Before this weekend I didn’t really know what Wassailing was. Obviously I am aware of the Christmas Carol which led me to believe that it was simply singing door-to-door with lanterns and mince pies. However, this weekend the lovely Lynne and Pete introduced me to a whole new experience; Orchard Wassailing.
This is apparently specific to apple orchards in certain areas of England(in our case, Somerset) in order to bless the coming year’s growth and harvest for luscious cider production. Now, being a fan of real cider (bubbly stuff in cans does not count as Cider in my book!) I was certainly not going to turn the opportunity down – and it was all in aid of charity, so how could I possibly say no?!
We spent the afternoon walking the blustery January shores of Weston-Super-Mare (the sea was actually visible -Don’t think that’s happened before!), playing the (2p) penny slots on the pier and eating fresh fish and chips in the bracing air. It was such a refreshing change to our normal Saturday routine, and that alone would have led to a perfect night’s sleep, but the festivities of Rich’s Cider Farm that evening certainly guaranteed it!
The tradition follows that a Wassailing Princess is carried forth to the apple orchard, whereby the roots of the tree are soaked in cider. The young girl then places cider soaked toast (yes, as in the breakfast variety) into the branches of the trees to ward off witches who may scupper the apple crops. All participants then sing and chant the local Wassailing song (I get the impression that different orchards/counties have their own variations) followed by all manner of hullabaloo; pots and pans clattered together, screaming, shouting, whistles and gun shots, to scare away the evil spirits. Orchard blessed, there is little left to do other than sing, dance, eat and be merry!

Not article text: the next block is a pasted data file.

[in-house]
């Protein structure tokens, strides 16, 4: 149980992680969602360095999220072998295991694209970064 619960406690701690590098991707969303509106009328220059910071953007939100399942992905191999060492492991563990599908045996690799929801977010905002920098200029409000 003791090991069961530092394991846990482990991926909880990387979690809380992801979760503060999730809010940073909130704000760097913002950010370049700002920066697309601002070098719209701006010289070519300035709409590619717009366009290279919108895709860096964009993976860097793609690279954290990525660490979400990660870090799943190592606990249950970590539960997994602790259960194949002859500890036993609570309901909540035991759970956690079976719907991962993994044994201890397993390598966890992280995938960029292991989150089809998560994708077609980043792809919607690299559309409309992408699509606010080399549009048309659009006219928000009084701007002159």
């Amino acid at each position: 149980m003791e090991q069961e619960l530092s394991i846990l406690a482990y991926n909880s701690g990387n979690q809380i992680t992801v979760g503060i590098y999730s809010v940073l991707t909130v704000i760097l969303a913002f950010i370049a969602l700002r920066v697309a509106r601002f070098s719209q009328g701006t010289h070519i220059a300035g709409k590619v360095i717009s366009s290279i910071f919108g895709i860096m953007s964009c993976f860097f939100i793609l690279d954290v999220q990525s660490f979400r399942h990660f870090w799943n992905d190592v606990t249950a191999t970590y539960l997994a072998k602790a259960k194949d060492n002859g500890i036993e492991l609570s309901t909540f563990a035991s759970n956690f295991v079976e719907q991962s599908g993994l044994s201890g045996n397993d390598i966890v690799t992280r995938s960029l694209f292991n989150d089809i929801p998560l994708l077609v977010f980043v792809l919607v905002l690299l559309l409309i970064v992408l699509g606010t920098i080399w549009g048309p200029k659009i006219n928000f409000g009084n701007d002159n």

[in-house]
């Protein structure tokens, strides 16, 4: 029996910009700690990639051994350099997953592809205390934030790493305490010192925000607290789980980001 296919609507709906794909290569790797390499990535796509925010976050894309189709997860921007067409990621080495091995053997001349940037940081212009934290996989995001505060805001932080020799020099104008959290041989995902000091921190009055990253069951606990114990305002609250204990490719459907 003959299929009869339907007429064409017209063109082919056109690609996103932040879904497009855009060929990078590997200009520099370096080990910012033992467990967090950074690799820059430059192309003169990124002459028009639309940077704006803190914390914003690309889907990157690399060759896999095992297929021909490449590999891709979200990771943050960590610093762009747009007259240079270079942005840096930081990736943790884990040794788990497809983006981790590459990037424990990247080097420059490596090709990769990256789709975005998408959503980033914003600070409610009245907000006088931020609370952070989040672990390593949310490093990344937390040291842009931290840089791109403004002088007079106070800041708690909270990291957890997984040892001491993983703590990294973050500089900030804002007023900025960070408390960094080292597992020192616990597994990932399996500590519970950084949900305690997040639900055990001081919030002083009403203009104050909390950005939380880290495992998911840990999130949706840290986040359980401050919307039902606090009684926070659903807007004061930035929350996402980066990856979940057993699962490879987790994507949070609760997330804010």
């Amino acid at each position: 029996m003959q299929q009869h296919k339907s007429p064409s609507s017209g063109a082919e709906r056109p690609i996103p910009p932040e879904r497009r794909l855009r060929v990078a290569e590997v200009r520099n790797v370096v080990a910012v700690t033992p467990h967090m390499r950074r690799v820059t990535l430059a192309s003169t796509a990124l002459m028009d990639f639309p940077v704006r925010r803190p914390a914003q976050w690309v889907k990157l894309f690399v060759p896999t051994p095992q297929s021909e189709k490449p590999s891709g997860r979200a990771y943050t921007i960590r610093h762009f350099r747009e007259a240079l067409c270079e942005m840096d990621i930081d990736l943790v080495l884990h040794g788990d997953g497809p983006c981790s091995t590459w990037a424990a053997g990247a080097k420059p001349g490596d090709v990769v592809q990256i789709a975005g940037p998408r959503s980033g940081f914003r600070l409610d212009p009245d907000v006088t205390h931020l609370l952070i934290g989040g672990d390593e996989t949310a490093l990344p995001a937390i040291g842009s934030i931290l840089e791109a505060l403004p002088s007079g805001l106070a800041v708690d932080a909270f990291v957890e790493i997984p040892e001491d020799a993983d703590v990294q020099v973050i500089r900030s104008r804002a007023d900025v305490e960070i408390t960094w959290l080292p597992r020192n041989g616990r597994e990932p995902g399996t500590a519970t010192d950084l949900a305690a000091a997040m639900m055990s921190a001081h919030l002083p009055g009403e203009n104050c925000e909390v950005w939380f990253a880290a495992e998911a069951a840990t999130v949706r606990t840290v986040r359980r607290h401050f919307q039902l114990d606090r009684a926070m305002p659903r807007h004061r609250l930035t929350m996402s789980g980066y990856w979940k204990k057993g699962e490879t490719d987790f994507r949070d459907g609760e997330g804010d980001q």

Gorgeous roast pork rolls and hot mulled cider followed, along with a jig along to The Mangled Wurzles, (‘a scrumpy and western tribute band’ to the actual Wurzels)a West Country celebration of everything silly and festive, and not without more than one or two innuendos. My own videos were utter rubbish, so I have had to trawl YouTube for something half decent – not the greatest footage, especially as the atmosphere doesn’t come across. You have to imagine a whole host of cidered up people do-si-do-ing, spinning and generally jigging around! You can always have a look at the real Wurzels performing some years ago by clicking here.
I’d like to say that this experience is typically British, but I don’t think it is. So unknown is this ancient tradition of Wassailing that I think it becomes very County-specific. However, it is a tradition that I will happily partake in each January; good food, good friends and great entertainment – the perfect way to deal with that January slump and genuinely feel that the light might be somewhere lurking at the end of that tunnel.